Wednesday, September 28, 2011
This review ran a week or so ago in the San Antonio Express-News, but never showed up on their web site, so I'm posting it here for folks to read.--JO
Comic Cowboys and New Hicks
By Travis Stimeling
Oxford University Press, $35
REVIEW BY JOE O’CONNELL
Who has the right to wear the cowboy hat?
That symbol of all that is Texas is at the core of Travis Stimeling’s Cosmic Cowboys and News Hicks, which examines the Progressive Country music phenomena that first put on its Stetson in 1970s Austin.
Stimeling focuses on that moment when old-school country butted heads and commingled with long-haired rock ‘n’ roll via a convergence that was all about being at the right place at the right time: The drinking age was lowered to 18, marijuana possession became a misdemeanor instead of a felony, the University of Texas student population was growing and the ragtag Armadillo World Headquarters opened in an old armory near downtown.
But, perhaps most important, musicians like Willie Nelson, Michael Murphey and B.W. Stephenson, had burned out on the music industries in Los Angeles and Nashville and hightailed it to Texas.
“Many of the people I spoke with made a point of telling me that rent in Austin was so cheap that it made perfect sense to move there,” said Stimeling, a West Virginia-born professor of music at Milliken University in Decatur, Illinois, who grew up listening to Willie Nelson and Jerry Jeff Walker.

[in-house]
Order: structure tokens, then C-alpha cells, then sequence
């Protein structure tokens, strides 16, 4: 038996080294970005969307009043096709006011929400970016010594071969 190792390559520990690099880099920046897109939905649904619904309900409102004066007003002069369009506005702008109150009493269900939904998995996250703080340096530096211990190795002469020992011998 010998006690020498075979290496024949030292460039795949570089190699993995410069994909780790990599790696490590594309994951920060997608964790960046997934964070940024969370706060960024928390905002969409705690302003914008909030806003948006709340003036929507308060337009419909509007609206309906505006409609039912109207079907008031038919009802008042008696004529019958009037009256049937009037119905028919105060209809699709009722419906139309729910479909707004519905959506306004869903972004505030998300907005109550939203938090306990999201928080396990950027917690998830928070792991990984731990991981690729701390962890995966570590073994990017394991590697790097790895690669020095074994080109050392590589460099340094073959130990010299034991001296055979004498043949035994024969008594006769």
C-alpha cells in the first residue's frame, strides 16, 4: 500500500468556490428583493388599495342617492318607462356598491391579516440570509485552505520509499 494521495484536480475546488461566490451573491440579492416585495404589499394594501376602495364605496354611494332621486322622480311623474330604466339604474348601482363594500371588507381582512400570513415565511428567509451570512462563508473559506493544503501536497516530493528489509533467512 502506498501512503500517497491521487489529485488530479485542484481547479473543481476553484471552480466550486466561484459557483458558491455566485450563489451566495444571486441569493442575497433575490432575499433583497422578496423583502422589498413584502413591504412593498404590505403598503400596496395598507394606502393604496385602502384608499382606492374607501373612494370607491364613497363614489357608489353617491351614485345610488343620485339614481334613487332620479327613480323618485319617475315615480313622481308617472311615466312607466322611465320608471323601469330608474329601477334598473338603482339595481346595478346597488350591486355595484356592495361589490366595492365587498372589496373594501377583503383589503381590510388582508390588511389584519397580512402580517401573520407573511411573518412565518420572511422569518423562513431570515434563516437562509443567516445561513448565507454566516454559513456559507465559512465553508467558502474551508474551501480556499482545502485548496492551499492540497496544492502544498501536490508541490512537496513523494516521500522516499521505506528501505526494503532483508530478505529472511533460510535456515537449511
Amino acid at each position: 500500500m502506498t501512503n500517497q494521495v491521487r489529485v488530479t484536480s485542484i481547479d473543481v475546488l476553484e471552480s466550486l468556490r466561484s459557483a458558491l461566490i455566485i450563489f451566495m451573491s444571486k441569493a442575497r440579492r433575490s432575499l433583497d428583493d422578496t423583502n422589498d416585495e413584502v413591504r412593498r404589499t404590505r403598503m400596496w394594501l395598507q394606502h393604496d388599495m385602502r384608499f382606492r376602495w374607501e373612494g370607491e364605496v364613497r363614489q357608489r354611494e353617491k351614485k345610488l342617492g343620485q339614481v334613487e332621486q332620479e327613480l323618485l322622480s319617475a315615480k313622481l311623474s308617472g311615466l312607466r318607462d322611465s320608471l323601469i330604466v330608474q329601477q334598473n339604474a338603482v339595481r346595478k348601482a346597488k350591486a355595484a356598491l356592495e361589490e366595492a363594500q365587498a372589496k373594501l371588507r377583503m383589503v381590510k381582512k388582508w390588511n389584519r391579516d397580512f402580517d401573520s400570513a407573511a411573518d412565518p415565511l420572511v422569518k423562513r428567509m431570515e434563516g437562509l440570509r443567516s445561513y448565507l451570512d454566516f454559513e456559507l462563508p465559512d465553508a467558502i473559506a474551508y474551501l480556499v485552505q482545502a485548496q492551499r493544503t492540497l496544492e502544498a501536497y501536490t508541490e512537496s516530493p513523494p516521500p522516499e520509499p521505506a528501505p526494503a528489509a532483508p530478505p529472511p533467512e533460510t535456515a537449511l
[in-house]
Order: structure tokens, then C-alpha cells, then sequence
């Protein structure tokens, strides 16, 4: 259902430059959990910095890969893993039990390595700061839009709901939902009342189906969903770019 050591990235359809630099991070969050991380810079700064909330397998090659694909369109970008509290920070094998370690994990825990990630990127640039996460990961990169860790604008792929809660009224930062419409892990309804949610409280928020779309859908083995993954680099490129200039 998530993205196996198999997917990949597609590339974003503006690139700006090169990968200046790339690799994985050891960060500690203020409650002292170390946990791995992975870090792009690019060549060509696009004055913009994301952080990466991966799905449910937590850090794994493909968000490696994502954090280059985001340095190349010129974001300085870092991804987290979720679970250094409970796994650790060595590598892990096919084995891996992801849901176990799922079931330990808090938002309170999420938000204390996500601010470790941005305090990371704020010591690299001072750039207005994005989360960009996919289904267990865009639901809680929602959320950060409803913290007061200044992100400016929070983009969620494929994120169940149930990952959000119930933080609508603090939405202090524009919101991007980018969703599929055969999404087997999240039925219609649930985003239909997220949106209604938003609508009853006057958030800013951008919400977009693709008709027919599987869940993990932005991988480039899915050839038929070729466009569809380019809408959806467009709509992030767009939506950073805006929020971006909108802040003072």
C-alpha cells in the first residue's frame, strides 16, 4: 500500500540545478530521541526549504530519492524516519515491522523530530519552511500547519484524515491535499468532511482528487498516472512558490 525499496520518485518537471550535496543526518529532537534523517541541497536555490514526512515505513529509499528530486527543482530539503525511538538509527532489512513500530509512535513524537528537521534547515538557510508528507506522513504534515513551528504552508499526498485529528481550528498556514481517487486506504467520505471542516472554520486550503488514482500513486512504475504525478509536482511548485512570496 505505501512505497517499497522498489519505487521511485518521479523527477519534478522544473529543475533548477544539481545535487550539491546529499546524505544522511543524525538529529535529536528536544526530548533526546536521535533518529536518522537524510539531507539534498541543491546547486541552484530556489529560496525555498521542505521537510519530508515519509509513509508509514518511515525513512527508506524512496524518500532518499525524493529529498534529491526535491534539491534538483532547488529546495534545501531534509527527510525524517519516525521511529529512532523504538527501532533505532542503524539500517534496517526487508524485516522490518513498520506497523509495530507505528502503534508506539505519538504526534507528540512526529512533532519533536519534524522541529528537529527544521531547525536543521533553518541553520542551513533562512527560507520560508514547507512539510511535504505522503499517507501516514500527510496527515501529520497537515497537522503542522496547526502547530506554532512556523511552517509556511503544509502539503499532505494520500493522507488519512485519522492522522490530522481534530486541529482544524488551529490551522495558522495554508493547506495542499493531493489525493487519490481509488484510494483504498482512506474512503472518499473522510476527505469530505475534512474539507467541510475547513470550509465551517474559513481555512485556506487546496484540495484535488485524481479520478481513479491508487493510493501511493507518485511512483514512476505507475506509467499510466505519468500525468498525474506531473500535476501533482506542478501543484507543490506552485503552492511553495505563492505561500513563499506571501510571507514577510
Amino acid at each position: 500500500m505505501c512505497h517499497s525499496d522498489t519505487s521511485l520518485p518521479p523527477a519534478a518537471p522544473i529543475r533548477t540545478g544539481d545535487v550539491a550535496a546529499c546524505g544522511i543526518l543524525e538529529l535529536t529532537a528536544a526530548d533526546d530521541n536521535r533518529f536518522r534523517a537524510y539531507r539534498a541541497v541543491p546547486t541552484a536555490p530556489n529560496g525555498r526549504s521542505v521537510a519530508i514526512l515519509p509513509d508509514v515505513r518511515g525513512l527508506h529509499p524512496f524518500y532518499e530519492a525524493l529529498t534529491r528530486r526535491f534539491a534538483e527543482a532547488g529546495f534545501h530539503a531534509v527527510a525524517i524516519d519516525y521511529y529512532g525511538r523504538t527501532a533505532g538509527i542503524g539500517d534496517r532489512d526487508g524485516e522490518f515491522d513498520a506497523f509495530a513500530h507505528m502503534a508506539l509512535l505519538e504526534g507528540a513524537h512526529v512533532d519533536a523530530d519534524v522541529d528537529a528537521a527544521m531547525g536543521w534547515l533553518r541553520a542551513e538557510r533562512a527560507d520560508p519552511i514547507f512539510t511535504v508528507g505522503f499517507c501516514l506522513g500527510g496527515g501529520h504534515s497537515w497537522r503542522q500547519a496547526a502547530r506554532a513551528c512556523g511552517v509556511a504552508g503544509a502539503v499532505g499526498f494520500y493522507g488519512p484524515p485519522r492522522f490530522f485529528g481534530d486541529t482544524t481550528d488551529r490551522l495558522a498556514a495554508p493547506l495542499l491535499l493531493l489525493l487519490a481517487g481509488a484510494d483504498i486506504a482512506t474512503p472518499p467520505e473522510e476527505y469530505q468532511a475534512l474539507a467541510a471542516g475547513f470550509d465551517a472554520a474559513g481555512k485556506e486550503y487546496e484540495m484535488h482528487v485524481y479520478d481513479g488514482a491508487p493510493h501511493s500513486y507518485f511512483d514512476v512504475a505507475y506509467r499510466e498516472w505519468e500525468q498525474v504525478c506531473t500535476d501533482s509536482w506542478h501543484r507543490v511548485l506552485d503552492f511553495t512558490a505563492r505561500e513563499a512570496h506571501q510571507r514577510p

The book covers ground well trod already in Jan Reid’s 1974 The Improbable Rise of Redneck Rock (a new version came out in 2004), but Stimeling takes a different, more academic approach in his book that began as a dissertation in musicology.
“My book has the benefit of nearly four decades of hindsight, so I could be more objective in my approach to the scene,” Stimeling said.
The book’s strength is in its examination of the push and pull of the cosmic cowboys and a musical culture they rejected, embraced and transformed.
Stimeling goes in depth into how Alvin Crow and the band Asleep and the Wheel reached back to honor and revive Texas swing music that once had been a staple in dance halls across the state. And he gives props to Joe Gracey, who took over KOKE-FM and turned it into a progressive country haven. The station’s goat roper bumpersticker quickly became every bit as iconic then as a Lone Star longneck beer bottle.
Stimeling also shines when exploring how individual songs like Murphey’s “Cosmic Cowboy” cemented this new cultural identity. The song was born from Murphey’s playful nickname “Cosmic Bob” for Lost Gonzo Band member Bob Livingston, but resonated at a larger scale with fans.